A slightly condensed version of a 159-item food frequency questionnaire (Cronbach’s alpha=0.72) and validated by comparison to diet records (r=0.45) [42] was used to evaluate dietary patterns of mothers and adolescents. The 116-item scale included a wide range of options for fruit and vegetables, breakfast foods, snacks, fast foods, and beverages, as well as ethnic and restaurant foods and used for both mothers and adolescents. Participants were asked to indicate frequency during a one-month period, and the serving size for each item. A medium reference size was provided to aid participants in portion estimation. For example, a medium serving of orange juice was defined as 8 fluid ounces, and participants were instructed to select small, medium, large, or extra large if they had half, one, one and a half, or two times the indicated medium serving. Single items were grouped according to food groups indicated by the Healthy Eating Index-2010 [43] and converted to appropriate amounts for each food group. Mixed foods were deconstructed into their main components and assigned to relevant food groups. Nutrient analysis was conducted using My Diet Analysis (Version 8.2.5, ESHA Research, Inc, Salem, OR).

Healthy Eating Index - HEI-2010

The healthy eating index is a tool developed by the US Department of Agriculture to measure diet quality, according to key recommendations provided by the Dietary Guidelines for Americans (DGA) [43]. It computes a composite score, ranging from 0-100 points, based on adequacy and moderation of dietary components. This index utilizes a scoring system derived from energy density (per 1,000 Kcal), incorporating the most restrictive standards for demographics and energy levels (the minimum value required per recommendation). The adequacy portion of the index is composed of total fruit, whole fruit, total vegetables, greens and beans, whole grains, dairy, total protein foods, seafood and plant proteins, and fatty acids. Moderation is derived from the second portion of the scale, which includes refined grains, sodium, and empty calories. Each item is assigned a minimum and a maximum score, with values that lie in between these scored proportionately. The same scale was used for both mothers and adolescents, as it has been validated for use in both populations [43].


Height and weight of adolescents were measured by the author using a stadiometer (Health-O-Meter® Professional Height Rod, McCook, IL) mounted on electronic scale (Health-O-Meter® Professional Mechanical Beam Scale, McCook, IL). Height was reported to the nearest 0.1 inch, with participants erect and barefoot, and weight to the nearest 0.01 pound. BMI-for-age was calculated for adolescents and percentile groups were classified as: healthy weight (5th-85th), overweight (85th-95th) or obese (>95th) according to standard growth charts for boys and girls (Center for Disease Control and Prevention, 2012). BMI-for-Age was utilized for assessment of adolescent weight status in all analyses, except regression. Due to the relatively small sample size, BMI-for-Age percentile was used as a continuous variable in the regression model. Mothers were asked to self-report weight and height and were categorized as healthy weight (18.5-24.9), overweight (25-29.9), or obese (=30).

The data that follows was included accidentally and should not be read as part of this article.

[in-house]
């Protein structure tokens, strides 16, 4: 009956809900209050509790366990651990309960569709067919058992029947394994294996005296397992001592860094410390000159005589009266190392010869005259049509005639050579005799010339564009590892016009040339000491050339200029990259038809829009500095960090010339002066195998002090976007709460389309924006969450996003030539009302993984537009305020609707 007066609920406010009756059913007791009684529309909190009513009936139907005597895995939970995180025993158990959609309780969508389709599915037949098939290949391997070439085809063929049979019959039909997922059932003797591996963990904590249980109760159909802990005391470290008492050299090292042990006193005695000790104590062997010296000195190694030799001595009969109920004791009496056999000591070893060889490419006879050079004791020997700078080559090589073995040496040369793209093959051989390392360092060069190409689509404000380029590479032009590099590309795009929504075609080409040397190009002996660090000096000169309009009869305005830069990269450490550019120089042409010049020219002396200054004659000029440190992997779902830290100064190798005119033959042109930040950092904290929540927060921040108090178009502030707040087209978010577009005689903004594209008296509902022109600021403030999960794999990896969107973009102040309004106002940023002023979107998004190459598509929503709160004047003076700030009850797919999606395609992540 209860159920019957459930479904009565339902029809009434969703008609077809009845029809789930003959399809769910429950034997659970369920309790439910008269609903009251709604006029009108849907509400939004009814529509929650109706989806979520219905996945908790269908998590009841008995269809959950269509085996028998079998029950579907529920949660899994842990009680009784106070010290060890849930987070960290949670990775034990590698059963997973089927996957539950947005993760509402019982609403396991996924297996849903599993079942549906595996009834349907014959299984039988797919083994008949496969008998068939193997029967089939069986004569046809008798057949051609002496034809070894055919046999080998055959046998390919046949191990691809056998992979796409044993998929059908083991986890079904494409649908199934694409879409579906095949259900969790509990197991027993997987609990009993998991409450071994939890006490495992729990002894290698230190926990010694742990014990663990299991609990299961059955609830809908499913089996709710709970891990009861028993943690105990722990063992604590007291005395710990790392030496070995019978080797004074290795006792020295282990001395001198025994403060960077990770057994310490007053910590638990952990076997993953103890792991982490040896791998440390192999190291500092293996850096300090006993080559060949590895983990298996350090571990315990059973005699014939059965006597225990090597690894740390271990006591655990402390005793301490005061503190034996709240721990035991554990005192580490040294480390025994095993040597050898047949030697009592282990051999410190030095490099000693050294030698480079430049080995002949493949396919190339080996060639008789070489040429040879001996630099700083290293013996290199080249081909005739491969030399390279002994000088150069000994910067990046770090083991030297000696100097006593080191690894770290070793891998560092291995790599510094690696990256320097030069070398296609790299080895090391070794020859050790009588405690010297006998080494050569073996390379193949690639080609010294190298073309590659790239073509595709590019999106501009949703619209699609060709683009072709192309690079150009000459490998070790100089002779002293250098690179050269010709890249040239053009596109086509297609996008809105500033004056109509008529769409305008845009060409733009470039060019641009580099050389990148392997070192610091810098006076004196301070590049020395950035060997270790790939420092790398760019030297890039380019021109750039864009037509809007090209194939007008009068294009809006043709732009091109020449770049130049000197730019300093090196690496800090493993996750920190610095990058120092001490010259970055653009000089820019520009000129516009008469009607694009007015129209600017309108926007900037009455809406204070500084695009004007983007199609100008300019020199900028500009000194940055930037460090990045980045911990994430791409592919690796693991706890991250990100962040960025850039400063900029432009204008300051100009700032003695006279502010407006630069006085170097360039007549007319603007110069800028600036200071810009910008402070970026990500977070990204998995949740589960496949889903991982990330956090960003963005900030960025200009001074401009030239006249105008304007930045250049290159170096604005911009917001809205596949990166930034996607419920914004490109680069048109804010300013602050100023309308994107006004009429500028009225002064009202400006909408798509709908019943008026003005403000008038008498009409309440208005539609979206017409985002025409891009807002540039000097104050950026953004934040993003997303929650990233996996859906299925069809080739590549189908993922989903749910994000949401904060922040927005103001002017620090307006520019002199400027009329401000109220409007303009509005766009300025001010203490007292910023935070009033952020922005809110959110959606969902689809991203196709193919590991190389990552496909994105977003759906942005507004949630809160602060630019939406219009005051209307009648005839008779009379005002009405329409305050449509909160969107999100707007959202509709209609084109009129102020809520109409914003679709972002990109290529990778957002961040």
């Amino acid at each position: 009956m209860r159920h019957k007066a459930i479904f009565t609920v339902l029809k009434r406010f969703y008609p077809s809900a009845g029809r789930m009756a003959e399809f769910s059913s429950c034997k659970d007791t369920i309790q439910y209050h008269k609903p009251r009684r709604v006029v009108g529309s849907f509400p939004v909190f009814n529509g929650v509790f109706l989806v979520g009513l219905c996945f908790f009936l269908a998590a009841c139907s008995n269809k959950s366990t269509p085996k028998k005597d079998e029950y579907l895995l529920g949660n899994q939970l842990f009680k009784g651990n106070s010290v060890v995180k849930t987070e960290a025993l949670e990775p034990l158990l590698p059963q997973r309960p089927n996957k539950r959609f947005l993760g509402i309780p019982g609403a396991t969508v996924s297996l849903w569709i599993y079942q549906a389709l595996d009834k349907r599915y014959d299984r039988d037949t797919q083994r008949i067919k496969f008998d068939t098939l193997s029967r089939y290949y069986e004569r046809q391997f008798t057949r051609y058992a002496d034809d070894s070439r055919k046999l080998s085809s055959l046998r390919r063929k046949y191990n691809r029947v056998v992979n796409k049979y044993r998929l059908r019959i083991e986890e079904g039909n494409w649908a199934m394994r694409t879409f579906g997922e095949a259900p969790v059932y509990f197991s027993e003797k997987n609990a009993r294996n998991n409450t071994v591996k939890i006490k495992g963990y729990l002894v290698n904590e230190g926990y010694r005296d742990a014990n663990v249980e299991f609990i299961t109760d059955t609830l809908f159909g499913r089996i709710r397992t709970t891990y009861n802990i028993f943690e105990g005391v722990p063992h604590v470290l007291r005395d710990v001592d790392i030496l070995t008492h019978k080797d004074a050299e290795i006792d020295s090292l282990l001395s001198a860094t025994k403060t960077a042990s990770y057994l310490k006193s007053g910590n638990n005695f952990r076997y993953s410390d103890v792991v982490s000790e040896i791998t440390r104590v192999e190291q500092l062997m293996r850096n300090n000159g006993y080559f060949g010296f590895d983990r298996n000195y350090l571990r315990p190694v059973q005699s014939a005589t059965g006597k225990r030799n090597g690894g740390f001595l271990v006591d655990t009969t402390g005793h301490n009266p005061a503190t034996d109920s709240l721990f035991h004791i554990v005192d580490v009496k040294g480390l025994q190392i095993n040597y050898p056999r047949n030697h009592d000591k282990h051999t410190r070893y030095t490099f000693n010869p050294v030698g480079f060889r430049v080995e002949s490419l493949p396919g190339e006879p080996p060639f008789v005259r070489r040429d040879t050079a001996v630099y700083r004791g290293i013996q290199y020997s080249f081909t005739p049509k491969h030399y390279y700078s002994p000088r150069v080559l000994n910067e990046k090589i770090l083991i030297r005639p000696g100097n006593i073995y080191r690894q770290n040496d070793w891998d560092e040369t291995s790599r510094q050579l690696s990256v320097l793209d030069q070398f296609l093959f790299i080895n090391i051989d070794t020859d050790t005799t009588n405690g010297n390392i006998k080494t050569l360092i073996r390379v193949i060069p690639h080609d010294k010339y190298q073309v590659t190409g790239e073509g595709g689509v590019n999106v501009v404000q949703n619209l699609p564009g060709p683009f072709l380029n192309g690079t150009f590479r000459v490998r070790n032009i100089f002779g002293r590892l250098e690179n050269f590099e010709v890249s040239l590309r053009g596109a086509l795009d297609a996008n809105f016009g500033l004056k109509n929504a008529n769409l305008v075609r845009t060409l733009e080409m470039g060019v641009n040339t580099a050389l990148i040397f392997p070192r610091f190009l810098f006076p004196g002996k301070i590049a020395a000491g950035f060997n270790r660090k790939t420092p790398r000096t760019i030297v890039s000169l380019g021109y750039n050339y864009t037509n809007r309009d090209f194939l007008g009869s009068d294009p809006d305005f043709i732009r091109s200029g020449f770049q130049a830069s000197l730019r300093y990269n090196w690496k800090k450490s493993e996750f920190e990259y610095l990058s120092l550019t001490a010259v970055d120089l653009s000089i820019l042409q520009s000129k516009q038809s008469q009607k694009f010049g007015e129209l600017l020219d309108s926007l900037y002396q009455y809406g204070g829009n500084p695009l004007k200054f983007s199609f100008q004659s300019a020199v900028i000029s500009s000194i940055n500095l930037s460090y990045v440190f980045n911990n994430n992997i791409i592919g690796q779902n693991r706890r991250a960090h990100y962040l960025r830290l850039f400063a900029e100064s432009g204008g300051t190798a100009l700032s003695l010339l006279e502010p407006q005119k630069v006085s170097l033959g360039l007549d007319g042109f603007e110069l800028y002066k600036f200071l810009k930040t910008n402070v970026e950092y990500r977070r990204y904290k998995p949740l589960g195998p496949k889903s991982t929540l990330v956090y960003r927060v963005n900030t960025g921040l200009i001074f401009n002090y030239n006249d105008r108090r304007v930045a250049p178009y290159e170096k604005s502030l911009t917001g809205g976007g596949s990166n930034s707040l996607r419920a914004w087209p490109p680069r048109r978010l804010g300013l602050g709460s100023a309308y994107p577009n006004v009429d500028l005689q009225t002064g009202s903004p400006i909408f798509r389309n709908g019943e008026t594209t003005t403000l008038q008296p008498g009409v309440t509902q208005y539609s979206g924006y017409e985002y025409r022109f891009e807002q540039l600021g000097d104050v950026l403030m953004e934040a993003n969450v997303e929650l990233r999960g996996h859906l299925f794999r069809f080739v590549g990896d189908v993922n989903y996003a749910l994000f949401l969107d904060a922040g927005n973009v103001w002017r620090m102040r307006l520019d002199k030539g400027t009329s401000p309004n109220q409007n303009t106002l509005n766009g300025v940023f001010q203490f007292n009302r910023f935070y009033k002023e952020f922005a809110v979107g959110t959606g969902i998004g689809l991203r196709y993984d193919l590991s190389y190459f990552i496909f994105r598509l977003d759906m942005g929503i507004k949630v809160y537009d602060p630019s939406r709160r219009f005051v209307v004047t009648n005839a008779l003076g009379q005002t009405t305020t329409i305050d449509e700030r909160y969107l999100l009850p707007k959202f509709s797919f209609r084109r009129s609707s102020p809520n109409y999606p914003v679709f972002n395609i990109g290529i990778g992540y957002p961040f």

Qualtrics© survey software (Provo, UT 2011) was used to administer surveys to mothers and adolescents. This data collection tool permits questionnaire responses in a user-friendly manner and enables researchers to manage surveys as link sent via electronic mail. This software offers extensive data security and privacy, through conformance with European and US Safe Harbor, Health Insurance and Portability and Accountability Act (HIPPA), and the Family Educational Rights and Privacy Acts (FERPA).

Statistical analyses

Analyses were conducted using Statistical Product and Service Solutions (Version 20.0, SPSS, Armonk, NY, 2011). Responses were included if both the mother and child from each dyad had complete surveys. Descriptive statistics such as means, frequencies, and standard deviations were used for demographic characteristics. Total home score was computed by aggregation of psychological, social, and environmental factors from the MHES scale. Subscales representing negative influences were reverse-coded such that a higher outcome reflected a healthier home environment. Diet quality was measured using the Healthy Eating Index - 2010 and scores for each component were expressed as mean percent of maximum score achieved. Home environments were divided into tertiles and one-way analysis of variance was used to explore differences in diet quality between groups. Associations between factors in the home environment (psychological, social, and environmental) with diet quality and BMI-for-Age percentile were examined using univariate regression. The overall impact of the home environment was assessed in a multiple linear regression via stepwise method, using variables that emerged as significant from model-1. In this method, all variables were introduced in the model in order of decreasing tolerance. To be retained, predictor variables must pass both tolerance and minimum tolerance tests. Variables that do not meet these criteria are excluded from the model.


Participant characteristics such as age, BMI-for-Age, and ethnicity are shown in (Table 1) and expressed as mean±standard deviation, frequencies, and percentages. Ages of adolescents ranged from 11-14 years and mothers, 31-62 years. Participants were equally distributed among boys and girls, with a third of the total sample in the overweight or obese BMI-for-Age category.